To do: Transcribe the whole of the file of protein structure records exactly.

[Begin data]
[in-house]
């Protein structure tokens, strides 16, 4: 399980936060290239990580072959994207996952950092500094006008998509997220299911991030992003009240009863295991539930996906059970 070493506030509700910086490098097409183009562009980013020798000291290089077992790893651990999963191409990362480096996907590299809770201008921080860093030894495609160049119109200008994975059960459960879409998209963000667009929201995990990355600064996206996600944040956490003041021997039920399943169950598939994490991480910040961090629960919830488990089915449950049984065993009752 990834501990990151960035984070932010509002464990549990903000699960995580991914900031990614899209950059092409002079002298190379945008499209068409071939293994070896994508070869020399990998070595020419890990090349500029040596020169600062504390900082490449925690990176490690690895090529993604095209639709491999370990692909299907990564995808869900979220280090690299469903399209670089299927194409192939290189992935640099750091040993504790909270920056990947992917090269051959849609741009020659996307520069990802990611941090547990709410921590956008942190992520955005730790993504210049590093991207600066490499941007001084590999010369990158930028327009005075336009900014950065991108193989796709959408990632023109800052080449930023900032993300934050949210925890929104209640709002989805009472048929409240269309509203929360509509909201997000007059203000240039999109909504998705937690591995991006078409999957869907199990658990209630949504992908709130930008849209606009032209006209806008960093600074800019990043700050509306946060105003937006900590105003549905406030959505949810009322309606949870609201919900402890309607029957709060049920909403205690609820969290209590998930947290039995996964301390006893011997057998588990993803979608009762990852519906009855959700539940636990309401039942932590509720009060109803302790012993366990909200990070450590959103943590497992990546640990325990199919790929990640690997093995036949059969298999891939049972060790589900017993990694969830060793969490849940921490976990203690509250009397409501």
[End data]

[in-house]
């Protein structure tokens, strides 16, 4: 399980936060290239990580072959994207996952950092500094006008998509997220299911991030992003009240009863295991539930996906059970 070493506030509700910086490098097409183009562009980013020798000291290089077992790893651990999963191409990362480096996907590299809770201008921080860093030894495609160049119109200008994975059960459960879409998209963000667009929201995990990355600064996206996600944040956490003041021997039920399943169950598939994490991480910040961090629960919830488990089915449950049984065993009752 990834501990990151960035984070932010509002464990549990903000699960995580991914900031990614899209950059092409002079002298190379945008499209068409071939293994070896994508070869020399990998070595020419890990090349500029040596020169600062504390900082490449925690990176490690690895090529993604095209639709491999370990692909299907990564995808869900979220280090690299469903399209670089299927194409192939290189992935640099750091040993504790909270920056990947992917090269051959849609741009020659996307520069990802990611941090547990709410921590956008942190992520955005730790993504210049590093991207600066490499941007001084590999010369990158930028327009005075336009900014950065991108193989796709959408990632023109800052080449930023900032993300934050949210925890929104209640709002989805009472048929409240269309509203929360509509909201997000007059203000240039999109909504998705937690591995991006078409999957869907199990658990209630949504992908709130930008849209606009032209006209806008960093600074800019990043700050509306946060105003937006900590105003549905406030959505949810009322309606949870609201919900402890309607029957709060049920909403205690609820969290209590998930947290039995996964301390006893011997057998588990993803979608009762990852519906009855959700539940636990309401039942932590509720009060109803302790012993366990909200990070450590959103943590497992990546640990325990199919790929990640690997093995036949059969298999891939049972060790589900017993990694969830060793969490849940921490976990203690509250009397409501």